UK spy agency's Internet surveillance was illegal, court rules

The Investigatory Powers Tribunal says that until December, the GCHQ was violating human rights dictates -- but now is in compliance with the law.

Don Reisinger
CNET contributor Don Reisinger is a technology columnist who has covered everything from HDTVs to computers to Flowbee Haircut Systems. Besides his work with CNET, Don's work has been featured in a variety of other publications including PC World and a host of Ziff-Davis publications.
Don Reisinger
3 min read

Edward Snowden revealed vast troves of information about surveillance activities by the NSA. The Guardian/YouTube screenshot by Chris Matyszczyk/CNET

A top UK intelligence agency, the Government Communications Headquarters, engaged in unlawful spying until late 2014, a tribunal ruled Friday.

The Investigatory Powers Tribunal ruled Friday that the GCHQ's use of intercepted data collected by the US National Security Agency for its own investigations was illegal. The tribunal found that through its partnership with the US agency and sharing of data through the NSA's widely criticized Prism and other programs, the UK agency accessed personal information on individuals and violated their human rights, specifically to privacy and free speech.

Since December, however, GCHQ has been in compliance with disclosure laws, detailing to authorities the data it's receiving and how it's using it, the tribunal said.

The IPT, which has never ruled against the intelligence agency in its 15-year history despite being one of the few courts to have that power, said Friday that the GCHQ for years failed to provide adequate disclosures on what kind of information it was obtaining.

The case against the GCHQ was brought by several human rights organizations, including Liberty and Privacy International. The charged were leveled after former NSA contractor Edward Snowden two years ago began exposing details on the US agency's widespread collection of user data on the Internet through its Prism program.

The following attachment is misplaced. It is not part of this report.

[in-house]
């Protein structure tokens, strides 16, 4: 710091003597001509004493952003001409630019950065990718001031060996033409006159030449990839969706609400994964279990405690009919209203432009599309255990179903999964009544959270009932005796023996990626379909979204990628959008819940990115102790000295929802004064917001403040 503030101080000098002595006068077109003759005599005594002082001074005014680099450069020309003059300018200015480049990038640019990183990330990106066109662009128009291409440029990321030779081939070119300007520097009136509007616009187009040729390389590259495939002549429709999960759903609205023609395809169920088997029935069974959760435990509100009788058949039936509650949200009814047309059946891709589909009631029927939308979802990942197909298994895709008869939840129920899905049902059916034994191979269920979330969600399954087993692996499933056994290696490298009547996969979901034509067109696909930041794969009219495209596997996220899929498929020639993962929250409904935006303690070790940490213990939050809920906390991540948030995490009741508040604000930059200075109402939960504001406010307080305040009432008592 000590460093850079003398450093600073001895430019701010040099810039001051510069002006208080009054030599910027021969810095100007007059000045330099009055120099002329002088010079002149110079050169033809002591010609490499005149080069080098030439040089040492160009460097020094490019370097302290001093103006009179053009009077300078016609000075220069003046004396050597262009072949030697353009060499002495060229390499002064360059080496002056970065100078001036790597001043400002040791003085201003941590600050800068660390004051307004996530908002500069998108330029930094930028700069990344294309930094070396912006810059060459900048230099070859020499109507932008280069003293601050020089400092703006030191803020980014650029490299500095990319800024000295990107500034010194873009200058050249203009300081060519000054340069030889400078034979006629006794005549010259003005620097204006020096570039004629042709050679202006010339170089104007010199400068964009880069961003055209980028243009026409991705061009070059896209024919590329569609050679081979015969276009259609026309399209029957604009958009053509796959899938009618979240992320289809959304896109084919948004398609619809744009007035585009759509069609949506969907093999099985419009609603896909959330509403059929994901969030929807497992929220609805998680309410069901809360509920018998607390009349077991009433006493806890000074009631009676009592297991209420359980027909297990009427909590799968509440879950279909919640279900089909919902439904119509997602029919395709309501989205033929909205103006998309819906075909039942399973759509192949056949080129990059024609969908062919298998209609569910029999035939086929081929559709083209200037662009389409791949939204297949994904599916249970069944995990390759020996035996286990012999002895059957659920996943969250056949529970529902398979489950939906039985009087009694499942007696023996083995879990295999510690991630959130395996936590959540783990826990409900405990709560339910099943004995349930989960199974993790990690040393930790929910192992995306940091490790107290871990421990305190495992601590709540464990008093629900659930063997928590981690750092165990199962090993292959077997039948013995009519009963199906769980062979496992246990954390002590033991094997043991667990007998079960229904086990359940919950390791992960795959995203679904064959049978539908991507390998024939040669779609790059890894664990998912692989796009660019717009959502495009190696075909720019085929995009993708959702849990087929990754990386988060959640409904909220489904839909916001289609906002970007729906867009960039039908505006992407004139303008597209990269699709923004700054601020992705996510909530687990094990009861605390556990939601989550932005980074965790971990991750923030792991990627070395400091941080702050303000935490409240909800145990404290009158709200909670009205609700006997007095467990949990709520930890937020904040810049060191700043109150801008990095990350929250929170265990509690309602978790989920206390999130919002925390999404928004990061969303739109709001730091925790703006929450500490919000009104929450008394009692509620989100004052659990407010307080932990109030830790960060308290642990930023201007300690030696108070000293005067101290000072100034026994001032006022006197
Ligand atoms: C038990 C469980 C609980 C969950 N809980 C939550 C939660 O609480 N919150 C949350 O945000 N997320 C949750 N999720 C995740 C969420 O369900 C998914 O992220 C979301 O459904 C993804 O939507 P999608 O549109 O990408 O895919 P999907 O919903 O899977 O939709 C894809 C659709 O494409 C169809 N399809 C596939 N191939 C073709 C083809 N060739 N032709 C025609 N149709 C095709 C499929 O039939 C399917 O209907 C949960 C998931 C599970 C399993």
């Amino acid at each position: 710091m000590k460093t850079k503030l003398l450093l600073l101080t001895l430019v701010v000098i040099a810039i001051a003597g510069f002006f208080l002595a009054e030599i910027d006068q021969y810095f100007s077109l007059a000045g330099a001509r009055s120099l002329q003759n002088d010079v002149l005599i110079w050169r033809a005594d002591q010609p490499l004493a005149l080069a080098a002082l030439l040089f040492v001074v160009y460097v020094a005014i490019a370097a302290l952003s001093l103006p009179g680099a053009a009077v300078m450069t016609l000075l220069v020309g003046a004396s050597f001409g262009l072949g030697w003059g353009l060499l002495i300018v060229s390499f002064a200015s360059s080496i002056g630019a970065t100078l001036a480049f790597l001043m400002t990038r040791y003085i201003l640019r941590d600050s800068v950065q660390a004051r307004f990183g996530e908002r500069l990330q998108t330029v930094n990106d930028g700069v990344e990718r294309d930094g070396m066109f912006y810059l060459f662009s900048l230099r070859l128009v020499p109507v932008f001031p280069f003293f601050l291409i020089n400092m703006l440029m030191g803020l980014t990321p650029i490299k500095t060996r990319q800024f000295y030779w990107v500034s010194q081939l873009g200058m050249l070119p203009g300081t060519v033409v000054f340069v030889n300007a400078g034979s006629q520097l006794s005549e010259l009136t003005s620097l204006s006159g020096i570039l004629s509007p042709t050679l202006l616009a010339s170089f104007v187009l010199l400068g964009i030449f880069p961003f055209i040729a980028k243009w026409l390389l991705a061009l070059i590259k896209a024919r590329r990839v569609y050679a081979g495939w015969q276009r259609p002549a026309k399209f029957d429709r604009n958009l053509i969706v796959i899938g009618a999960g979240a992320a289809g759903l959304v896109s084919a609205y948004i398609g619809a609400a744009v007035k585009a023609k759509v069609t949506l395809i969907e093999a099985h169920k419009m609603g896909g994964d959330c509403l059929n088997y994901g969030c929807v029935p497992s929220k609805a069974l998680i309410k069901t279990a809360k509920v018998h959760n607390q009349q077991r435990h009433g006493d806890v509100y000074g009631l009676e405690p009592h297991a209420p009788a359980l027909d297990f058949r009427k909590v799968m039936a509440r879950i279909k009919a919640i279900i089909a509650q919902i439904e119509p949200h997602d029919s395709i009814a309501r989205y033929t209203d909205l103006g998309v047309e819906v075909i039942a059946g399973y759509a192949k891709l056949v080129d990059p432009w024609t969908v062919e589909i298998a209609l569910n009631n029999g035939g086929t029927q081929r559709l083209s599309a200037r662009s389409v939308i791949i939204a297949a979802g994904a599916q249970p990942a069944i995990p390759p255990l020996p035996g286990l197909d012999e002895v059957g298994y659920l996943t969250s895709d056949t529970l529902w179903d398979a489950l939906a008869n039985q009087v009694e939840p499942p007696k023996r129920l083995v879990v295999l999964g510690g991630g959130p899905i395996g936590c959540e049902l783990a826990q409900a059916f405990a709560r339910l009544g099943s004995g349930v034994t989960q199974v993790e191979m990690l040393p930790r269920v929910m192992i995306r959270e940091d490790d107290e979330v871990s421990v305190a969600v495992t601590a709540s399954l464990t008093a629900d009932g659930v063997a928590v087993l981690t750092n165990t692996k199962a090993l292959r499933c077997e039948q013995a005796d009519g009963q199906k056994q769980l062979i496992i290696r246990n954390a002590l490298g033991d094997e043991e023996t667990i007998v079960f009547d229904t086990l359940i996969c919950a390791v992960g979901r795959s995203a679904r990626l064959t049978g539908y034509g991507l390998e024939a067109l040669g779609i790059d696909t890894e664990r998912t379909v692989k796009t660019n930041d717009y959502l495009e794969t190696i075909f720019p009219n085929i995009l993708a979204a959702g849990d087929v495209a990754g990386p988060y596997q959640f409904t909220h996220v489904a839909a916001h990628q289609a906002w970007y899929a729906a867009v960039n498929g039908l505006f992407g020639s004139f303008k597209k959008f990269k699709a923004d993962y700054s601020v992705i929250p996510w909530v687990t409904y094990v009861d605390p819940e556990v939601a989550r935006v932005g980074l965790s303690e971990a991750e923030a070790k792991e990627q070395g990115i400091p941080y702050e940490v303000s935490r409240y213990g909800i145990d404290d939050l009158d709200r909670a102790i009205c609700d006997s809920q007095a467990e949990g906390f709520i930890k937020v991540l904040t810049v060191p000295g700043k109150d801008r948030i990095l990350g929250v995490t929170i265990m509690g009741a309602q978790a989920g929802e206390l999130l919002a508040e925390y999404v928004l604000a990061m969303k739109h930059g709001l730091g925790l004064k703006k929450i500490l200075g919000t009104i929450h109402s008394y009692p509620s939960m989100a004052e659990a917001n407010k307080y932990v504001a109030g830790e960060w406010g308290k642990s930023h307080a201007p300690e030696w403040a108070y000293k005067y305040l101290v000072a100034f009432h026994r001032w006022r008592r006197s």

Launched in 2007, Prism was initially designed as an antiterrorism tool that allowed the NSA to access Internet information from technology companies and analyze that for possible threats. The program, according to the leaked documents, allowed the NSA to collect everything from emails to chat information to photos. Practically everything that is shared on the Internet is collected through the program and subsequently swept by the NSA. That data, according to the reports, was then shared with the GCHQ to help that agency in its own efforts.

While government officials in support of the NSA and GCHQ have argued that data is collected only with a warrant and for use in antiterrorism activities, critics have said that Prism provides an unimpeded opportunity for the government agencies to collect whatever they want, whenever they want, from anyone they want.

The ruling may not amount to much more than a slap on the wrist. While the IPT found the GCHQ in violation of human rights in previous years, the tribunal said that the agency is now in full compliance with the law. In a statement, GCHQ says that the "judgment focuses primarily on a discrete and purely historical issue," adding that it believes the ruing shows that its agency was actually in compliance with guidelines on privacy.

At issue, according to the GCHQ, was its initial unwillingness to share certain information on its activities to the public. By not sharing that "two paragraphs" of information, which the GCHQ did not identify in its statement, the IPT found the agency "in contravention of human rights law."

The intelligence agency emphasized the positive aspect of the tribunal's Friday ruling.

"We are pleased that the Court has once again ruled that the UK's bulk interception regime is fully lawful," a GCHQ spokesperson said in defense of the agency.The person continued:

Today's IPT ruling re-affirms that the processes and safeguards within the intelligence-sharing regime were fully adequate at all times - it is simply about the amount of detail about those processes and safeguards that needed to be in the public domain. We welcome the important role the IPT has played in ensuring that the public regime is sufficiently detailed.

By its nature, much of GCHQ's work must remain secret. But we are working with the rest of Government to improve public understanding about what we do and the strong legal and policy framework that underpins all our work. We continue to do what we can to place information safely into the public domain that can help to achieve this.